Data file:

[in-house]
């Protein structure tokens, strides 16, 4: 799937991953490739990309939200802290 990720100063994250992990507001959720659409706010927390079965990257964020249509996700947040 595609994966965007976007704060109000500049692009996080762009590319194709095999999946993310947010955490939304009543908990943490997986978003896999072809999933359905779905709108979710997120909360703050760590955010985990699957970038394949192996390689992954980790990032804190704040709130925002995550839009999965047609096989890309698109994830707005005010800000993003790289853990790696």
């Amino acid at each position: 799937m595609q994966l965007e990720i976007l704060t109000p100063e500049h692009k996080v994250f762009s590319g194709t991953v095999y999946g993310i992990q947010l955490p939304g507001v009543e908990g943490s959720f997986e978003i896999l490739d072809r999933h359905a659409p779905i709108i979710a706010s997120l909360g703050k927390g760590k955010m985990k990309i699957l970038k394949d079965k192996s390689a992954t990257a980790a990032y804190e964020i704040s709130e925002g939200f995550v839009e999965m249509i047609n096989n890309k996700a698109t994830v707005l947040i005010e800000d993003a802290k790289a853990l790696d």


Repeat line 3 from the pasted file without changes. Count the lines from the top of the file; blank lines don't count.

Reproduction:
């Amino acid at each position: 799937m595609q994966l965007e990720i976007l704060t109000p100063e500049h692009k996080v994250f762009s590319g194709t991953v095999y999946g993310i992990q947010l955490p939304g507001v009543e908990g943490s959720f997986e978003i896999l490739d072809r999933h359905a659409p779905i709108i979710a706010s997120l909360g703050k927390g760590k955010m985990k990309i699957l970038k394949d079965k192996s390689a992954t990257a980790a990032y804190e964020i704040s709130e925002g939200f995550v839009e999965m249509i047609n096989n890309k996700a698109t994830v707005l947040i005010e800000d993003a802290k790289a853990l790696d």